With domestic equity markets scaling higher and valuation rising, it is now time for investors to tread cautiously.
With domestic equity markets scaling higher and valuation rising, it is now time for investors to tread cautiously. Although sectors like aviation, travel, and hospitality have definitely taken a hit, there are some pockets that will benefit from the trends that might emerge if the economy continues to gradually recover, said Sampath Reddy, CIO, Bajaj Allianz Life Insurance in an interview with Kshitij Bhargava of Financial Express Online. While Sampath Reddy is of the firm belief that foreign investors can’t stay away from India for long, he also has some advice on how investors should read the June quarter numbers. Here are the edited excerpts.
Equity markets have gone significantly up from where they were in March, what is your view on valuations right now
- Foreign investors may stay away from share market for few quarters; divestment may be a challenge | INTERVIEW
- Nifty likely to hit life-time high of 15,400 in May, BFSI, pharma, metal sectors may outperform
- If Nifty holds above 14,900, it may touch 15,200, Bank Nifty to remain in positive range; TCS, Airtel in focus
The fact is that market valuations were at a significant discount when they fell sharply in March, but we have to look at what will be the impact on earnings of companies because of the coronavirus. In the financial year 2020, equity markets were looking at around 15% to 18% earnings growth in the fourth quarter, instead, they went down 20%. So instead of corporate earnings growing by 15% for full FY20, they actually registered flattish to negative growth. Also, we have seen large downgrade in earnings growth for FY21. So if one believes that it was a one-off situation then it needs to be understood that markets do also take note of the near term earnings. But, if you look at equity markets that are around 11,000 level for Nifty index and earnings have taken such a cut-back I would say investors have to take a cautious step. However, if you are looking to invest as a long term investor, then things are different and one may continue to invest using a systematic and staggered approach.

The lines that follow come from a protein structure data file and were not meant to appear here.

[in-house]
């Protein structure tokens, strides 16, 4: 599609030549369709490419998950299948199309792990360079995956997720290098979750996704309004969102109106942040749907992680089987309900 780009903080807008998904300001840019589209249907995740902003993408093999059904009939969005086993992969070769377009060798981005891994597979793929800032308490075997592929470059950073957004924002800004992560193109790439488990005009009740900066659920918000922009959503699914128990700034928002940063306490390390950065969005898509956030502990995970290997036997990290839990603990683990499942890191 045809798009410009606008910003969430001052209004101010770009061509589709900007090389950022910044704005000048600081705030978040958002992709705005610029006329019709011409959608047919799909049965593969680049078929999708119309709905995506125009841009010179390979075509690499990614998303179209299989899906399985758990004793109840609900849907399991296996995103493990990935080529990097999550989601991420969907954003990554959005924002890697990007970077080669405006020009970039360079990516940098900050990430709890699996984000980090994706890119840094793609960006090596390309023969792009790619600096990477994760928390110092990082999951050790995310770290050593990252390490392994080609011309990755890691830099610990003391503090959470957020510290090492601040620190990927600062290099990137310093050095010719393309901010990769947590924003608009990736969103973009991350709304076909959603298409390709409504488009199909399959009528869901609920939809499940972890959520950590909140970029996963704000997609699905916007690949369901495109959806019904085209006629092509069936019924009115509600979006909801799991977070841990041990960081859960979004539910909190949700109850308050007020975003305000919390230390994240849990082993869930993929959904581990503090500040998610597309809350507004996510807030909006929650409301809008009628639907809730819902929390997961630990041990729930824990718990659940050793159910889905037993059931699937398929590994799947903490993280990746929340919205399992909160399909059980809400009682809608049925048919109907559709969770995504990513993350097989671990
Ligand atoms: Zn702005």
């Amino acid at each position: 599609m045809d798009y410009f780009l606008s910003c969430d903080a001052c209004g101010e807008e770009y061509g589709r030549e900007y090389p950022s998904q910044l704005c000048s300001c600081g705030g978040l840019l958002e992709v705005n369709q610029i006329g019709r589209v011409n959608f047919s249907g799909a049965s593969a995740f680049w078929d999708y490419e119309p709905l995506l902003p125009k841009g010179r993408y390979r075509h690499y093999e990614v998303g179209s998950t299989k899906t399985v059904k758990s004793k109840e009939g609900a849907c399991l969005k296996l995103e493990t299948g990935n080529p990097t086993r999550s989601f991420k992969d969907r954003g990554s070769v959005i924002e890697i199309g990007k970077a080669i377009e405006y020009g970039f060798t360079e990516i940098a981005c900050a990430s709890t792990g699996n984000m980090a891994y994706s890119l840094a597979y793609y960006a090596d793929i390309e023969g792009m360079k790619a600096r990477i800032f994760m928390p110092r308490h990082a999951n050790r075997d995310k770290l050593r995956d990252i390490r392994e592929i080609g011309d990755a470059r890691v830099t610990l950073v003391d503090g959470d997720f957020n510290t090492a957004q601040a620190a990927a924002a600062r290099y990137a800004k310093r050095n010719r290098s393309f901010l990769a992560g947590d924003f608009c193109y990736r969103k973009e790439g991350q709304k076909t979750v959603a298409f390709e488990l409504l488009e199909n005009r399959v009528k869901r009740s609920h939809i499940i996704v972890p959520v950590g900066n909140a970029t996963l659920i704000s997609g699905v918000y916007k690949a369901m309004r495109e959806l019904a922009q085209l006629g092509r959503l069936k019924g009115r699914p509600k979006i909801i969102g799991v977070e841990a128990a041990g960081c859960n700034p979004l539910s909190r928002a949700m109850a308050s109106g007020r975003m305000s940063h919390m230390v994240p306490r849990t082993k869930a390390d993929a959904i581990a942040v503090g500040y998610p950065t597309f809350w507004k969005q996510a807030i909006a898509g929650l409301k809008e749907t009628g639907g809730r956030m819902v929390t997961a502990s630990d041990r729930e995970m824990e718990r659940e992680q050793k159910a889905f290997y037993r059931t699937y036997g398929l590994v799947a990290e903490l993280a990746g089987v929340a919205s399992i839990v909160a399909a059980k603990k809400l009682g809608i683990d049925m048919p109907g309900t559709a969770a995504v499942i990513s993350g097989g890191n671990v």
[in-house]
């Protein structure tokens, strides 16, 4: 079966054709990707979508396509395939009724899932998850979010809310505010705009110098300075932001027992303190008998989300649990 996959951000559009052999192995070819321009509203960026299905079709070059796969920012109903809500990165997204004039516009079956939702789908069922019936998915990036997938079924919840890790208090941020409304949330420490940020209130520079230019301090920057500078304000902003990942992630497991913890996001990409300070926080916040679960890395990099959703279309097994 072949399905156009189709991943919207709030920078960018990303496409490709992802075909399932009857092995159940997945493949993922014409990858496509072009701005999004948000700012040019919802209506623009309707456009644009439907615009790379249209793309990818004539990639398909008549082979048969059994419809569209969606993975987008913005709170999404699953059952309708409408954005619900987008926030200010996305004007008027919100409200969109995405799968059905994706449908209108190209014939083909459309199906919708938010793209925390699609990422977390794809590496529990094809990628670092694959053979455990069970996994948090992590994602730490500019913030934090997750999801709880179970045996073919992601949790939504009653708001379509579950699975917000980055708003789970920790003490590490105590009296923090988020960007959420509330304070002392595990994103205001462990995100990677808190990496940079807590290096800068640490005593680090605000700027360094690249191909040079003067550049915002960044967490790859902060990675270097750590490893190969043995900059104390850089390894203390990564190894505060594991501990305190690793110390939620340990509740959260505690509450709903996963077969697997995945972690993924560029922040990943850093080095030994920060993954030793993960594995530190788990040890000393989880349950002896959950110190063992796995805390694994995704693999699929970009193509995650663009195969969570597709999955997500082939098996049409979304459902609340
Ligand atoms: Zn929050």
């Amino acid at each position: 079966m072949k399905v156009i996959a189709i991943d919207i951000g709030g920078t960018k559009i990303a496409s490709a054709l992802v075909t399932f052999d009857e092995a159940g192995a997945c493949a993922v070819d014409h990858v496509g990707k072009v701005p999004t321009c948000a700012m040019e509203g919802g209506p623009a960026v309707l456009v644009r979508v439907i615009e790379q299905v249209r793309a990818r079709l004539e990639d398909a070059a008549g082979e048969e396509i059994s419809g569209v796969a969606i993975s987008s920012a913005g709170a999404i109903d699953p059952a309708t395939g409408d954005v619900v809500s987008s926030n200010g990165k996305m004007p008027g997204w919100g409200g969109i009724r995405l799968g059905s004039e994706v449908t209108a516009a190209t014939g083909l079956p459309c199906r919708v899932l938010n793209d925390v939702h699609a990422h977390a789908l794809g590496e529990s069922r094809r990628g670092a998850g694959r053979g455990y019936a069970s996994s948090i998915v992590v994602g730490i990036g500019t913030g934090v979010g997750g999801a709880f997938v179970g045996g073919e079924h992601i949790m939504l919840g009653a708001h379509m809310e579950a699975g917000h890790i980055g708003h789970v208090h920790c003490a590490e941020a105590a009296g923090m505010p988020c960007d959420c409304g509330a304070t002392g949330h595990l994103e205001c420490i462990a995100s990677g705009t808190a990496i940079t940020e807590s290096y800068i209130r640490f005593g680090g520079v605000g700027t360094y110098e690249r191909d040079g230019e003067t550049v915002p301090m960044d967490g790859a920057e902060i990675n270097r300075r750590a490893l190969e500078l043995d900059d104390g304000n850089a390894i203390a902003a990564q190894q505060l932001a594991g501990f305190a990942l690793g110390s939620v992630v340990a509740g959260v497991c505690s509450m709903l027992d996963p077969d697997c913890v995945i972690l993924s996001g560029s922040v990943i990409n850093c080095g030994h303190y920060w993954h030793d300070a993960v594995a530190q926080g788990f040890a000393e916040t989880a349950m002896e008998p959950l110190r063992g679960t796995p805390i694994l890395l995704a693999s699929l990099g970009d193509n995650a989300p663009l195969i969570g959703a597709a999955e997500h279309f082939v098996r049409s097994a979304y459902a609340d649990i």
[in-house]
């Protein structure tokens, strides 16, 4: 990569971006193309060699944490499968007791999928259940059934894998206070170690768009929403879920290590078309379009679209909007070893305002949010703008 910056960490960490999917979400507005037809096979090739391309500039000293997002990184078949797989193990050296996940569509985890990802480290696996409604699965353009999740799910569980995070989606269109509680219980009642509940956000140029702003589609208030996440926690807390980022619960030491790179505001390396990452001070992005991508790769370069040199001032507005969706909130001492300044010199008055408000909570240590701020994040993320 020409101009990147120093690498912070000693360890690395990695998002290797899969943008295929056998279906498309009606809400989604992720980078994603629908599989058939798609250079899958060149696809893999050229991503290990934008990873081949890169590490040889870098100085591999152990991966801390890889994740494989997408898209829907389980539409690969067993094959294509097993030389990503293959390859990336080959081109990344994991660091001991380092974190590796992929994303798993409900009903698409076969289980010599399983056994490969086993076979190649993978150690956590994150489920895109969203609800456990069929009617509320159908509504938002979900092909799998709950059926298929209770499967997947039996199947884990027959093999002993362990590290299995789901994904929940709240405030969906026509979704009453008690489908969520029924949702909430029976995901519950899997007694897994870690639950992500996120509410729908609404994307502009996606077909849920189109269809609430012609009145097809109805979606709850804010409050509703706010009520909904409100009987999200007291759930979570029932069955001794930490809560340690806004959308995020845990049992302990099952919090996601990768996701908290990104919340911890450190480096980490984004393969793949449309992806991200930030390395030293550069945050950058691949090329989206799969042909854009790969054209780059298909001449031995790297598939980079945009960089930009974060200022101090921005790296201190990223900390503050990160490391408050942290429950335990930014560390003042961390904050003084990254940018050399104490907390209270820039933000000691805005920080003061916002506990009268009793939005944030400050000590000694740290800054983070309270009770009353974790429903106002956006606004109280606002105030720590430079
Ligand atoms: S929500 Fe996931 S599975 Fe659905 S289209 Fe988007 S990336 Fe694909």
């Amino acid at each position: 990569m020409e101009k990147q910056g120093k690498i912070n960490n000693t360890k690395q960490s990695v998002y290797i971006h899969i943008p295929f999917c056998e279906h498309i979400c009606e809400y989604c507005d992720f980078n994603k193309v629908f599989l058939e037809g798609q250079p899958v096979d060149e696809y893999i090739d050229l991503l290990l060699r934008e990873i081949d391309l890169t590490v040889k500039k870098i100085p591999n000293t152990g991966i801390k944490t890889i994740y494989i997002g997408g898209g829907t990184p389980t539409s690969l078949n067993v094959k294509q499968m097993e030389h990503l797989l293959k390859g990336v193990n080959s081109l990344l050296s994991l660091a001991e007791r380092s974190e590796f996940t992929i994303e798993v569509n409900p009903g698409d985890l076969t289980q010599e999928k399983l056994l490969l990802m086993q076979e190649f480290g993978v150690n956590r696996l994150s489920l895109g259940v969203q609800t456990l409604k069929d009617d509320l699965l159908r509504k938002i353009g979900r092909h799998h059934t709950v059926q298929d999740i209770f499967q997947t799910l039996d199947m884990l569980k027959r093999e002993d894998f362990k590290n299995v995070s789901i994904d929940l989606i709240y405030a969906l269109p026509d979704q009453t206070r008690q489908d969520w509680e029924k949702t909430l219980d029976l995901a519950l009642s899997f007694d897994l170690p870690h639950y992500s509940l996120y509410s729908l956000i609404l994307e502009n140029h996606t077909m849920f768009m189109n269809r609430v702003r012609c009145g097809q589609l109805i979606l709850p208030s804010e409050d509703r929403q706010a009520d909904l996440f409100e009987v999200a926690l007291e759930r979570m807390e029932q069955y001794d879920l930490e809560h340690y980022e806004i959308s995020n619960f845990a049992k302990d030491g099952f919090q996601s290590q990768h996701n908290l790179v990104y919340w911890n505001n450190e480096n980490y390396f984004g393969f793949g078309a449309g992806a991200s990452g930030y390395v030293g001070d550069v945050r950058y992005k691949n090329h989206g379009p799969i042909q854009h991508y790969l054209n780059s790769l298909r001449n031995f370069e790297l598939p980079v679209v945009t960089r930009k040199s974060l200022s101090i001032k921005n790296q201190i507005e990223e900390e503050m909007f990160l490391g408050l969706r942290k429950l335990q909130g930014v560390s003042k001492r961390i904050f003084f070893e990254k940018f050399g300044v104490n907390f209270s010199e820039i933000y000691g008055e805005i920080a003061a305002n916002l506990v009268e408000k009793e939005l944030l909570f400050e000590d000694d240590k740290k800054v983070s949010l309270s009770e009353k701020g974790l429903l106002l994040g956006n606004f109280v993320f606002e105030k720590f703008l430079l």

When do you think Foreign Portfolio Investors will come back?
FPIs have generally been positive and overweight on Indian stock markets for a very long time. During the Lehman crisis time (global financial crisis of 2008-09) and a few other occasions there have been large FPI outflows. Otherwise, generally, India is an attractive market because of its demographics, diversified set of companies, and robust market system. I do not think Foreign investors would be away from Indian markets for a very long time. India cannot be ignored. We will continue to attract good flows and it is just a matter of time, once this uncertainty reduces, then FPI investors will come back, and we have already seen this happening in the recent liquidity-driven rally.
The world is expected to change, what are the sectors that you believe might gain from this?
If all economies are opened up soon and things could come back to normal, and if a vaccine is found soon, then the economy will continue to gradually recover to pre-pandemic levels. But if Covid cases continue to escalate then it may lead to market volatility and hamper the partial recovery in economic indicators we have seen (with the risk of lock-down being re-imposed, as being in some states recently).
Also, some fundamental behavioural changes are expected as a result of the pandemic, with offices looking at their structure, and what percentage of manpower can work from home. Big technology companies have said that they will shift a certain number of employees to working from home. So the acceptance of work from home is going to rise, that is a change that we are likely to see going forward. Along with this, digitisation is becoming a norm, as more and more industries are looking to go digital. The insurance industry is now looking at new digital modes of doing business. As this happens, some sectors will suffer like travel/tourism/entertainment will be impacted in the short term, and commercial real estate could see a shortage of demand because of work from home and the economic slowdown The broader trend is that digitisation will be the key trend and it will be accepted more, going forward.